Title IX celebrates its 34th birthday this Friday. The law’s latest victim is the wrestling program at Fresno State University. The program had a great track record, producing 33 All-Americans, including 2004 Olympic silver medalist Stephen Abas.
Wrestling is the sixth men’s sport to be cut at Fresno State since 1992. In the same time, only swimming and diving has been cut on the women’s side. It’s a shame to see a law crafted with good intentions be used so often as a vehicle for taking opportunities away from men, instead of providing opportunities for women. As IWF’s Vice President and NRO contributor Carrie Lukas pointed out last year on Title IX’s birthday:
The only winners from cutting men’s teams are radical gender ideologues fixated on mathematical parity between men and women. It certainly isn’t a victory for female athletes. Many college women who had run track or swum with their male counterparts were saddened to see those teams killed. Anyone who loves sport for both genders should desperately want an alternative to the perverse Title IX quota system.
Last year, the Bush administration took steps toward common sense Title IX reform, providing options for schools to measure student interest in athletics and accordingly comply with Title IX. Bush’s actions were in line with the intent of the original law:
Fulfilling student interest was always supposed to be one way to comply with Title IX. But given the threat of costly legislation, few universities have been willing to risk relying on compliance through such an inherently subjective measure.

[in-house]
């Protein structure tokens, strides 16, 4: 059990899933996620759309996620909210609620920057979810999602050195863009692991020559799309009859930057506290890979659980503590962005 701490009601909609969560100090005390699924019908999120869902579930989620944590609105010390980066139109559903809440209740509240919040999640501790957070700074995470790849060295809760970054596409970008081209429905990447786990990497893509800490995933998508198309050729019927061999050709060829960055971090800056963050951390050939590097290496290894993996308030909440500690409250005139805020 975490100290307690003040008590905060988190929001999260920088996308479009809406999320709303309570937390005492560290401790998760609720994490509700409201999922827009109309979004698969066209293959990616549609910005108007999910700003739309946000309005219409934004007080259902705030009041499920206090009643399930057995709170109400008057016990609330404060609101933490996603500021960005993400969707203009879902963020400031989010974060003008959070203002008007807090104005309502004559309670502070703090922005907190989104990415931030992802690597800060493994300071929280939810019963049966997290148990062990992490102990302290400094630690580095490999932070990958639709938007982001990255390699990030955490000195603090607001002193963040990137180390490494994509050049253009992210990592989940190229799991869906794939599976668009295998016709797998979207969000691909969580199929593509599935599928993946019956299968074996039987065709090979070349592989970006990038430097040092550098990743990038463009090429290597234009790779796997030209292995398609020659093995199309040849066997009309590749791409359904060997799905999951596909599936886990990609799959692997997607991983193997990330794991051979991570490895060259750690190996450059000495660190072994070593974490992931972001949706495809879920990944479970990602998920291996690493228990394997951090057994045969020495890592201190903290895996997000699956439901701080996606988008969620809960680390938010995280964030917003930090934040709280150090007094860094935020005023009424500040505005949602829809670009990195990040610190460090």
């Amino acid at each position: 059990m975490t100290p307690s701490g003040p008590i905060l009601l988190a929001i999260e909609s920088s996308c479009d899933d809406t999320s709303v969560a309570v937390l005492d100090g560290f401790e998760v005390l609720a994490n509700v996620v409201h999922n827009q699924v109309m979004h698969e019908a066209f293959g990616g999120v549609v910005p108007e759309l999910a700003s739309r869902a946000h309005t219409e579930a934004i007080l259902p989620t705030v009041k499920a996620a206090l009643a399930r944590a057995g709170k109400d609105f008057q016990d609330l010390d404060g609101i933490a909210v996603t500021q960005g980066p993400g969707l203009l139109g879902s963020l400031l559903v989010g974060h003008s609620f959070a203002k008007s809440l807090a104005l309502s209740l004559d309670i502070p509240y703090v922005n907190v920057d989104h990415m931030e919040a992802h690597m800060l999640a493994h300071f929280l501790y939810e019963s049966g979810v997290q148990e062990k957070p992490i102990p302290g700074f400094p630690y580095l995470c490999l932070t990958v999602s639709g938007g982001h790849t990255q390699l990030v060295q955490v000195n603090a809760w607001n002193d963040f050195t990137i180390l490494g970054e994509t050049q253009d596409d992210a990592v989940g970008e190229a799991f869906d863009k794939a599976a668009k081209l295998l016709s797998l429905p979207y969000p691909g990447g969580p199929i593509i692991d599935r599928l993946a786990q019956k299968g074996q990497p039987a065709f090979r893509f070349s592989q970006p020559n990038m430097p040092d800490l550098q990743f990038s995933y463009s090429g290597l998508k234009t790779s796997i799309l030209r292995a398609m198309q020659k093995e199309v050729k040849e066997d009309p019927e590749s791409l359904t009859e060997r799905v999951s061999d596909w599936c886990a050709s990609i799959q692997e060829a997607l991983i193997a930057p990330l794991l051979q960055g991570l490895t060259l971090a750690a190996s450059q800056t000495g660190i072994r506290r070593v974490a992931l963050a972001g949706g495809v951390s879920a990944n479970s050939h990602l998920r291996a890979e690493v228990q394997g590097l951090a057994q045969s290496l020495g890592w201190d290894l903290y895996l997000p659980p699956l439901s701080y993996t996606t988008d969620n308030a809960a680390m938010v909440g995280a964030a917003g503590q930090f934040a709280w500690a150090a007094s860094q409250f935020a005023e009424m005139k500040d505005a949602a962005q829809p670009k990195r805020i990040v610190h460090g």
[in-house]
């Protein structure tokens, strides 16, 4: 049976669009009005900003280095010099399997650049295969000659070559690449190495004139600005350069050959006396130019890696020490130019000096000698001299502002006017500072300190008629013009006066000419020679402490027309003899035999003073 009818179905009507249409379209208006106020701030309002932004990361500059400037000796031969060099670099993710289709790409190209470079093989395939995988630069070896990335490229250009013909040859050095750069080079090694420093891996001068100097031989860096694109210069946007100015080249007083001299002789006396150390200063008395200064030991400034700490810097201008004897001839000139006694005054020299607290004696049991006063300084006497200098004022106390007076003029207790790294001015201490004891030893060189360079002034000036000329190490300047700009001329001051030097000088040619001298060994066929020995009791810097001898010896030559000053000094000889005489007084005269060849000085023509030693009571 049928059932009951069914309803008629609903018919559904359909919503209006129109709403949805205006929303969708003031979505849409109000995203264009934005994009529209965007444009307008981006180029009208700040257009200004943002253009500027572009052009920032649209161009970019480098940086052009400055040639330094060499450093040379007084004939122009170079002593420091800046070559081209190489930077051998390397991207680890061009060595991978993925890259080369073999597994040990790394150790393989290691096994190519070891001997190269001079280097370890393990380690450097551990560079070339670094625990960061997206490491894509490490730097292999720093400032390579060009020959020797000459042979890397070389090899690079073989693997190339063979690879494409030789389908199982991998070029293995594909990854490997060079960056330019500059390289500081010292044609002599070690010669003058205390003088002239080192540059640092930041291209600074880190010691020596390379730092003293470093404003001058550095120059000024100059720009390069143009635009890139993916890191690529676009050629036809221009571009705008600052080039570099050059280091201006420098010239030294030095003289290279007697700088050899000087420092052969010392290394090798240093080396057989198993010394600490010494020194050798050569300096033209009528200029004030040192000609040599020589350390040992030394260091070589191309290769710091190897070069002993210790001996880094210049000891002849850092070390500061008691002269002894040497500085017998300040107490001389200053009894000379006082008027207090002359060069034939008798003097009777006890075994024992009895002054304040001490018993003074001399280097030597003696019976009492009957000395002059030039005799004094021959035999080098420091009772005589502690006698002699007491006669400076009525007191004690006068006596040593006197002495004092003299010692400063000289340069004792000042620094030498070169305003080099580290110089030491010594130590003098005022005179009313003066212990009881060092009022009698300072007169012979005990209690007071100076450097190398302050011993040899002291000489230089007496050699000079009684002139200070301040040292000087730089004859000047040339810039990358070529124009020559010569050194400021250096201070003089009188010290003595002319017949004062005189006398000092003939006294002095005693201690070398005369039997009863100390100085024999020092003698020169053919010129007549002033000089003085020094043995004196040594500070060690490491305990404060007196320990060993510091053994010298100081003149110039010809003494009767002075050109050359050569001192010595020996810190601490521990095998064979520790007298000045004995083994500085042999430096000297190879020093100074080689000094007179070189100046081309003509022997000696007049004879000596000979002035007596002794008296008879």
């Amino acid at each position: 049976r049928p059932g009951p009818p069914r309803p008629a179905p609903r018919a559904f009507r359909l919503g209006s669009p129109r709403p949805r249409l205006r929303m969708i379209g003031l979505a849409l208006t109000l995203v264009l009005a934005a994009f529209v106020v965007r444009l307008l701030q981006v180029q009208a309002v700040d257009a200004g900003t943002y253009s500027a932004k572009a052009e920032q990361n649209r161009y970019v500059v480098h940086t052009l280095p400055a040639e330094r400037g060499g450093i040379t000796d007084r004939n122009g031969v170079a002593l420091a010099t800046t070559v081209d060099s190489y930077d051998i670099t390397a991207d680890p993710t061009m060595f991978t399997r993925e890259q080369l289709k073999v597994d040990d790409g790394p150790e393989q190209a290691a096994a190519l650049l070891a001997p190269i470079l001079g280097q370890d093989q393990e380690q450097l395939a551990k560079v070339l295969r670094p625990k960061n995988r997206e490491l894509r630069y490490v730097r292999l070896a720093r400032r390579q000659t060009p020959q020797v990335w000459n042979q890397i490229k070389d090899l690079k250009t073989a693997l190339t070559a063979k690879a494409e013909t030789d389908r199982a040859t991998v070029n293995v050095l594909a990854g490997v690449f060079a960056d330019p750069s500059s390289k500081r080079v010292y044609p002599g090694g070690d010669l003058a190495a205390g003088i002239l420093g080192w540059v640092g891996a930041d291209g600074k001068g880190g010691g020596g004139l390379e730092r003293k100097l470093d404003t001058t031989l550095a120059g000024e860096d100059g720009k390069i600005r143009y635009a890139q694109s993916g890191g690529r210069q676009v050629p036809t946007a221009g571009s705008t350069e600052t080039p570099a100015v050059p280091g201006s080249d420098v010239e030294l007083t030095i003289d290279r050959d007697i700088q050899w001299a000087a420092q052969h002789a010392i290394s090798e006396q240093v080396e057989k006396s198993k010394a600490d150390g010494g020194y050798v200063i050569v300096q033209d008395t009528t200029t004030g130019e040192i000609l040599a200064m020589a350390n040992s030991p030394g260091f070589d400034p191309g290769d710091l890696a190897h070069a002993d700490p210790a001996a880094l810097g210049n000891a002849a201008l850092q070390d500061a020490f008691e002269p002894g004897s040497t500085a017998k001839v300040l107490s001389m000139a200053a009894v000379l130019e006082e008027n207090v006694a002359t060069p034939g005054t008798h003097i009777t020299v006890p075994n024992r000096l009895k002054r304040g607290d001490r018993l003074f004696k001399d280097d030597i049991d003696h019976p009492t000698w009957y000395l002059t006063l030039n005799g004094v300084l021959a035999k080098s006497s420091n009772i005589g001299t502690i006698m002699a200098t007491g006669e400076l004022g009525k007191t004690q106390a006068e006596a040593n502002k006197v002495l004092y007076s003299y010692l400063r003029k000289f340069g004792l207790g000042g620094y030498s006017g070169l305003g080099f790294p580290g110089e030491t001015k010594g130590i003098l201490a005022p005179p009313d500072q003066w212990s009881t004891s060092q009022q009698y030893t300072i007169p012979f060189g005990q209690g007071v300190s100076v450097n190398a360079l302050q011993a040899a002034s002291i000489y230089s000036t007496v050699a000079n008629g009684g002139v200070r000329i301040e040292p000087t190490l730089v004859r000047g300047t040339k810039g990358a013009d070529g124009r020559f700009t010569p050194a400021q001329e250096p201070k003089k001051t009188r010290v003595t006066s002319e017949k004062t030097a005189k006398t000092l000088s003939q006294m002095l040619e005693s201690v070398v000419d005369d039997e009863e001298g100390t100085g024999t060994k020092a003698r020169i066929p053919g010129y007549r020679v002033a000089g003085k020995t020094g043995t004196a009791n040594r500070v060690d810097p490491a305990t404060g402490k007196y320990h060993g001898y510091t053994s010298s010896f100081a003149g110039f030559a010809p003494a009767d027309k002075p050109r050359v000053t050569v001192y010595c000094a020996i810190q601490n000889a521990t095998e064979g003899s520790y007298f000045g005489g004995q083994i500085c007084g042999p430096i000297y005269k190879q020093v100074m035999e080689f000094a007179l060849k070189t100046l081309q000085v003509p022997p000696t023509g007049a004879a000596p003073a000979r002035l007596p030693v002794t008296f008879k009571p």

Unfortunately, reform is hard to come by:
Hostility toward reform is likely based on fear of what an honest assessment may find: that more men are drawn to sports than women. And indeed, evidence that men have a greater interest in athletics abounds. Men’s participation in intramural leagues on college campuses dwarfs women’s; men spend more time watching sports; men spend more money on sports; and male athletes are more willing to sit on benches as second stringers than female athletes, who often quit when not regularly played.
The feminists and left-wing politicians who sing the praises of Title IX don’t want to face these facts. They envision a world in which men and women act the same and are equally represented in all walks of life. But that’s not how actual men and women behave. These social engineers want government to force that outcome anyway.
My advice to Fresno State wrestlers: Don’t go down without a fight. Programs have come back from the dead (like Bucknell’s wrestling program). Tell your story to every alumnus, student, parent, and donor you can talk to. And, if any Fresno State alums are reading this post, let the school know how you feel about their record of cutting men’s sports.